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Author Topic: Cleaning and testing a hydraulic lifter  (Read 5935 times)

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Fuse 19

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Cleaning and testing a hydraulic lifter
« on: 09 November 2006, 13:53:00 »

The Vx power units used in the Omega all make use of hydraulic followers in the valve train. This removes the need for adjustment or re-shimming of the valve gear and maintains a nice quiet setup.

These work by storing pressurised oil which is used to remove the clearance between the cam and valve top and as such can become noisy if oil change intervals are ignored and/or they leak down (the small valves can get grit in them causing them to leak or the internal springs can break).

If these are removed, its well worth giving them a bit of a clean and check which is reasonably easy to do.

Place the follower in a vice with the flat side placed on one jaw (protecting it from the jaw with a rag or similar) and use a suitable drift between the bullet type piston on/in the bottom and the opposite jaw, slowly wind the vice in. This will expel oil from the small vent hole in the side (it will be black and gunky) and will need repeating a few times to get it all out.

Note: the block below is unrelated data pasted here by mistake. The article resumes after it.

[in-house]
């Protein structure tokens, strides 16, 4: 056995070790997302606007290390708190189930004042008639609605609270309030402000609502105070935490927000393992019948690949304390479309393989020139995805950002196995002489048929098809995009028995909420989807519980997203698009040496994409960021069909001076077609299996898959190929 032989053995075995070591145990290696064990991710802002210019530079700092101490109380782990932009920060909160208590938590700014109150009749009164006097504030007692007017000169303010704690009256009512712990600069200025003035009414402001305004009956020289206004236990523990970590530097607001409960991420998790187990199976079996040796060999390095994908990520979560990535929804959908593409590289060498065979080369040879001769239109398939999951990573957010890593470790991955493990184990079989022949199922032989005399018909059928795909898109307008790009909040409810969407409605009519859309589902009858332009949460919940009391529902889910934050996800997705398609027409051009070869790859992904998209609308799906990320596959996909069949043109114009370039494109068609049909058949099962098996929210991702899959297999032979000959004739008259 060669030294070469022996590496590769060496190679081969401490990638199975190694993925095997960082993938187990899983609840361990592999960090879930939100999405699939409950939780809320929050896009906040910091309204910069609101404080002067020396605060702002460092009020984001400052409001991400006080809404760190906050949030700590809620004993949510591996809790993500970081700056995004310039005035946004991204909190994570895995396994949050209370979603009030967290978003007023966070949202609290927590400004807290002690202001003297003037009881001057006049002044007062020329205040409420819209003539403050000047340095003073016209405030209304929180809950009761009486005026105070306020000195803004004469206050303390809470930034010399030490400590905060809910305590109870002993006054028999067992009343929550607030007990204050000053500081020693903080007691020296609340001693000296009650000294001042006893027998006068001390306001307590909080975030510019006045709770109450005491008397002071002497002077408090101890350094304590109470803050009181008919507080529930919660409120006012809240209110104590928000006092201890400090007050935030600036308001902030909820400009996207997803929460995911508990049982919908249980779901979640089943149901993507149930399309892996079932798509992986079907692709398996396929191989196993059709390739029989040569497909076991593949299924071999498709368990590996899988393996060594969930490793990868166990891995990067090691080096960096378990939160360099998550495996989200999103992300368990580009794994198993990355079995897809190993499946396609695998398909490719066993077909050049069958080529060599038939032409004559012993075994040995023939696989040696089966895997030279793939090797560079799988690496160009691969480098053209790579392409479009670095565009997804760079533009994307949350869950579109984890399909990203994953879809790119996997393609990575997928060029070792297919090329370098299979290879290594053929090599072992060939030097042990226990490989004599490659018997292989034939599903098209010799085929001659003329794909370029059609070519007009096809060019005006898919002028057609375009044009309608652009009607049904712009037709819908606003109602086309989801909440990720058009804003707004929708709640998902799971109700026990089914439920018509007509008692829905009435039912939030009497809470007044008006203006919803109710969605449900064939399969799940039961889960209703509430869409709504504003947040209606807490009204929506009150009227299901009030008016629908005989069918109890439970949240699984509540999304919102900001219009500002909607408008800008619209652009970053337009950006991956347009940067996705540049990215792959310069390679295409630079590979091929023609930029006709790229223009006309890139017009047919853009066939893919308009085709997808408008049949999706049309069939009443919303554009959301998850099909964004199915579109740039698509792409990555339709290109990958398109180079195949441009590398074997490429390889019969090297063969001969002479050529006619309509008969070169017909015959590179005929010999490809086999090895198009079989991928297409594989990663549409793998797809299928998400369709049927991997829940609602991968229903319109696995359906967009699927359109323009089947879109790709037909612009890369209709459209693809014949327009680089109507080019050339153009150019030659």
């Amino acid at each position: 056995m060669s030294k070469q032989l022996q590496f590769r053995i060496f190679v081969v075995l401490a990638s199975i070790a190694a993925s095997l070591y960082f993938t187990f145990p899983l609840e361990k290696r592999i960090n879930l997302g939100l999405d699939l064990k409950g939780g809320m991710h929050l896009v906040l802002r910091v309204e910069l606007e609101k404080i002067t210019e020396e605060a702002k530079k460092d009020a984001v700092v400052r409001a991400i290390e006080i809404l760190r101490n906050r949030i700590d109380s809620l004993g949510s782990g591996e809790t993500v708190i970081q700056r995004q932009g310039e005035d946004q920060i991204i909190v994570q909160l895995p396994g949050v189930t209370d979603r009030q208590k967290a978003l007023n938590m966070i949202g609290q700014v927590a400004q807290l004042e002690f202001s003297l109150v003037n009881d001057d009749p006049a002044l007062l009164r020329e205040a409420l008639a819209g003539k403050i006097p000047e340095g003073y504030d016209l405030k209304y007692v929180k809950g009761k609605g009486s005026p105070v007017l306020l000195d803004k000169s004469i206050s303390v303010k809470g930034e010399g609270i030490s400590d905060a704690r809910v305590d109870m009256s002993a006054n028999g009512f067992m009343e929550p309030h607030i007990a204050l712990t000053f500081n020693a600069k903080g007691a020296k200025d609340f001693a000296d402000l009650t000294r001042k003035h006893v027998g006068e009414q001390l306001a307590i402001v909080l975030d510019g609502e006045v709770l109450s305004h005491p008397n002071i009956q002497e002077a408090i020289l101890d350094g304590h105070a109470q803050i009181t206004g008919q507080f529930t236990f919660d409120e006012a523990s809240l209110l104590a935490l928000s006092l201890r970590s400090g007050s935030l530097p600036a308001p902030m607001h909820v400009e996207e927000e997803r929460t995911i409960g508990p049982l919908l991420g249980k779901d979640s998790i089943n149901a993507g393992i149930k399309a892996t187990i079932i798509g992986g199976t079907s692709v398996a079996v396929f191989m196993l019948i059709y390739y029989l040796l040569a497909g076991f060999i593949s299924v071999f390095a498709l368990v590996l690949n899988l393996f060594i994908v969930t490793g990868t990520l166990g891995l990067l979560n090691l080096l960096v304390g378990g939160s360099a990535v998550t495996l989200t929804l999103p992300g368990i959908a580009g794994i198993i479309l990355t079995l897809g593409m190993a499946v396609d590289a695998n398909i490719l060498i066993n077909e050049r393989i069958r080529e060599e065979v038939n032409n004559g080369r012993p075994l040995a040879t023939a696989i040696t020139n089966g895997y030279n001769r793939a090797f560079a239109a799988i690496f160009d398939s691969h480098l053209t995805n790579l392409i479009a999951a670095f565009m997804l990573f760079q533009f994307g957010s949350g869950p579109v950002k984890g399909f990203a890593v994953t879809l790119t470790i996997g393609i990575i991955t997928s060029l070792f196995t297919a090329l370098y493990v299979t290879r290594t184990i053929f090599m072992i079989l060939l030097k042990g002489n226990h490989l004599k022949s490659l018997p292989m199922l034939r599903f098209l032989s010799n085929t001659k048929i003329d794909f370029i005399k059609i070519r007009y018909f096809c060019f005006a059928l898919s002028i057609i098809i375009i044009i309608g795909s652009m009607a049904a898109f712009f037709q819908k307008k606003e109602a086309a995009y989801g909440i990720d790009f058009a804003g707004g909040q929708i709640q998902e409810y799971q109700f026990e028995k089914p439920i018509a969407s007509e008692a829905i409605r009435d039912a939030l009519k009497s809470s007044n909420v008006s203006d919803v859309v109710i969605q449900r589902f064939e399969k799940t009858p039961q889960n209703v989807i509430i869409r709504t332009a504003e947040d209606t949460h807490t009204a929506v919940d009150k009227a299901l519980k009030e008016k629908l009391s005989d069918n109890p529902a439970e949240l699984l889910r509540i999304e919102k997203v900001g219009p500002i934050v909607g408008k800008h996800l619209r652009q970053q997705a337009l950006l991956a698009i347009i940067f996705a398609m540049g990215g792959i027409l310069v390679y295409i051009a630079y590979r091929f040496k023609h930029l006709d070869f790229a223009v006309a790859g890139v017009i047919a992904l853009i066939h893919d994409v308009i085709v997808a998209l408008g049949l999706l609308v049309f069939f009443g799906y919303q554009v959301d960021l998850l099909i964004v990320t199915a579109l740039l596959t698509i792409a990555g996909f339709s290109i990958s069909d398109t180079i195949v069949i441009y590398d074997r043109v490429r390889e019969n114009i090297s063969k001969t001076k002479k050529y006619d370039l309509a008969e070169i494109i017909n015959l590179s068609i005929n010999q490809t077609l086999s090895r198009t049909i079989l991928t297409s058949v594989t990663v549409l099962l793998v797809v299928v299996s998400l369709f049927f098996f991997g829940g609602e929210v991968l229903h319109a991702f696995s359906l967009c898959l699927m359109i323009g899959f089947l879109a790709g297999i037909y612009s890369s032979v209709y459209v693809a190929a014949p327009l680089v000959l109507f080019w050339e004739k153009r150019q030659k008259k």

When complete you should be able to press the piston down with your finger and it should return to its original position, if it doesn't, the internal spring is broken and the follower will require replacing.

Next place the follower in clean oil and pump the piston until no air appears from the vent hole.

You can repeat the above again if you wish to flush the follower out further (optional).

When re-fitted, the engine will tap for about 5-10 minutes as the followers all pump up with oil again.
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